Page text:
to page content
to site navigation
Explore the Entrepreneurship.org Resource Center to find resources. Designed with entrepreneurs in mind, our resource center allows you to find materials to grow great ideas.
How entrepreneurs can use online networking and web resources to give them a competitive advantage.
Anatomage, which launched in 2004 in San Jose, is an anatomy image software company specializing in 3D medical technology. In the almost-decade since starting the venture, CEO Jack Choi said he’s learned much about managing tight finances and knowing when to jump in – and when to throw in the towel.
How a software company for science researchers learned about business model validation by studying OpenTable's model.
If you're just starting out, it's important to connect with "super networkers" in your field who can help you make more contacts, said Chandra Duggirala, founder and CEO of Novobionics.
CellScope creates tools for consumers to use at home to remotely diagnose common ailments. Its co-founder offered entrepreneurial insights on selling the vision, finding the right funding fit, and not being afraid to ask.
The goals of TalkSession -- to increase the accessibility of mental healthcare, improve patient outcomes, and lower costs while maintaining HIPAA compliance -- were difficult to achieve on a national level, said the startup's co-founder and CEO Melissa Thompson.
Serial entrepreneur Mitch Kapor speaks about the fundamental principles of building successful companies by drawing on his experience as creator of Lotus 1-2-3, Chairman of Second Life, Founder of Foxmarks and a wealth of technical and social entrepreneurship knowledge. Kapor emphasizes the elements of company building that technology has changed, such as faster feedback cycles and lower barriers to entry, as well as the elements that remain the same, such as how to establish culture and trust. Kapor illuminates his observations with contemporary and historical examples that create a context-rich primer on building vibrant companies.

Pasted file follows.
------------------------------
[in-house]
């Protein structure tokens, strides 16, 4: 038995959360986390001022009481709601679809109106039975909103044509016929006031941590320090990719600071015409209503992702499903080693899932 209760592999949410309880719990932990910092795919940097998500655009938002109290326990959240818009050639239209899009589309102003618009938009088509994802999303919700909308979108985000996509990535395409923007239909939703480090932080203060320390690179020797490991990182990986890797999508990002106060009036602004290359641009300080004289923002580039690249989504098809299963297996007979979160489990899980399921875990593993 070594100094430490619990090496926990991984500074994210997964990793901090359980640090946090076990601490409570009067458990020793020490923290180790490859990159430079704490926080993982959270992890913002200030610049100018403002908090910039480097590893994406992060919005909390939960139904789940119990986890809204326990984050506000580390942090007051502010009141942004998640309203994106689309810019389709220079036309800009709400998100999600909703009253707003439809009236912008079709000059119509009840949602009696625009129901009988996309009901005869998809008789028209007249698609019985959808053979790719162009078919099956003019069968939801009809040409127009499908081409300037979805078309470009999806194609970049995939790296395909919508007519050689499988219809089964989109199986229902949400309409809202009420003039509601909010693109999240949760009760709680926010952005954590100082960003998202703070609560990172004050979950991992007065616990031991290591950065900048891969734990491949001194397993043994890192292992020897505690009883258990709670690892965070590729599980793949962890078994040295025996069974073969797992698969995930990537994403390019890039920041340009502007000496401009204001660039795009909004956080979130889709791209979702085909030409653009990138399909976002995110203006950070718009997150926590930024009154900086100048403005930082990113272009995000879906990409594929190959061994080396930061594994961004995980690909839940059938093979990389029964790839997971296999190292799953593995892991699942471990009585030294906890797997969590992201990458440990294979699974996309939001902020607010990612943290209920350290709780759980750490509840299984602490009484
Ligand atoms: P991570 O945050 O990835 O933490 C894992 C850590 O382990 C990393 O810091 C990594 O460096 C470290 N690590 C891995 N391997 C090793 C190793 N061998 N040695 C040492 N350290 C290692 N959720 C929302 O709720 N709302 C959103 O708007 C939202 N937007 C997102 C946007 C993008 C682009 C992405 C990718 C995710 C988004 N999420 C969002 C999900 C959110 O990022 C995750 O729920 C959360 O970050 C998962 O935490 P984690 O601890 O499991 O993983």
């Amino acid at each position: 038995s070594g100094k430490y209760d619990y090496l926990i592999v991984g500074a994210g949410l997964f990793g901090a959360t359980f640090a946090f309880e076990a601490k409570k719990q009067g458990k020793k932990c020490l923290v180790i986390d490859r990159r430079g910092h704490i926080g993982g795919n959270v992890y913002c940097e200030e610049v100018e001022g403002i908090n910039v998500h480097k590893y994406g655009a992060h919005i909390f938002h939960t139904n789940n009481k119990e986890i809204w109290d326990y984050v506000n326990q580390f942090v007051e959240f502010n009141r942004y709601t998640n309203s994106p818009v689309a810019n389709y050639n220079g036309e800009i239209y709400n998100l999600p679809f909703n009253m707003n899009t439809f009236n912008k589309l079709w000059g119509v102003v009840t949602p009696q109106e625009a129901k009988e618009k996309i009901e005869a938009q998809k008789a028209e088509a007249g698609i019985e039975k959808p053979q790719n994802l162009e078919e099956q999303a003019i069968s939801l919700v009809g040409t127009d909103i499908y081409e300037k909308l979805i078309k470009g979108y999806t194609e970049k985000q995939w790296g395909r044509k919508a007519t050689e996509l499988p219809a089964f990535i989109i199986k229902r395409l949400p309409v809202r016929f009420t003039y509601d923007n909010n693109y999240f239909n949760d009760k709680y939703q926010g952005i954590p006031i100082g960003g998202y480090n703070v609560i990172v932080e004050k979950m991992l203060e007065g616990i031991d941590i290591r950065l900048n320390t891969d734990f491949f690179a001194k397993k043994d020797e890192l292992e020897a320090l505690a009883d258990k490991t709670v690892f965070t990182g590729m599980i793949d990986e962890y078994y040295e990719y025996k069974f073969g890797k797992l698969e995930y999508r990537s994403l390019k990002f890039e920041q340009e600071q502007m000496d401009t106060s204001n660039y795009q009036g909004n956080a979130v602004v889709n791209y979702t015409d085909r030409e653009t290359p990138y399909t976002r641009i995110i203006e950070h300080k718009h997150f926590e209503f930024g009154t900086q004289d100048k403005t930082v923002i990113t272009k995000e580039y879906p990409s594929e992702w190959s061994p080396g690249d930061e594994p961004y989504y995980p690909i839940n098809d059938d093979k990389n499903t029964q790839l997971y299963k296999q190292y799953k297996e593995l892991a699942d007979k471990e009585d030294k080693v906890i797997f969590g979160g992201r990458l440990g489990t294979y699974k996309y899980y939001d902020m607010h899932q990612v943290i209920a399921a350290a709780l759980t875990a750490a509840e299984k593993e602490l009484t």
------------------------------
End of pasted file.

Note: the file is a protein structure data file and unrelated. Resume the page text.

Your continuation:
Startup CEOs wear many hats. None, perhaps, is more important than that of "company pitchman."
Caroline Mak and her boyfriend Antonio Ramos loved the taste of ginger, but didn't like the sugary-sweet taste of ginger ales and ginger beers on the market. They weren't spicy enough, nor were they adequately tangy.
With the market for early-stage capital beginning to bounce back, I'm once again fielding calls from entrepreneurs wanting to know how much of their company to give away to investors to raise the money they need to launch their businesses or take them to the next level.
Unfortunately, there's no easy answer to this question. An established business with sales, profits and cash flow may sell for five to 10 times earnings before interest, taxes, depreciation and amortization. But it's a lot harder to put a price tag on an early-stage venture that consists of a business plan, a web site and the founder's hopes and dreams. As a result, negotiations between start-ups and prospective investors often turn into angry arm-wrestling matches that end with both sides walking away empty-handed.
Want to get connected? Sign up to receive regular news, polls and updates from The Kauffman Foundation.
A robust online curriculum for entrepreneurs.
Explore Founders School >
A network of U.S. cities facilitating a weekly entrepreneur education program. Go to 1 Million Cups >
Whether you are starting or growing a company, FastTrac will help you live your dream at each stage.
Get started with FastTrac >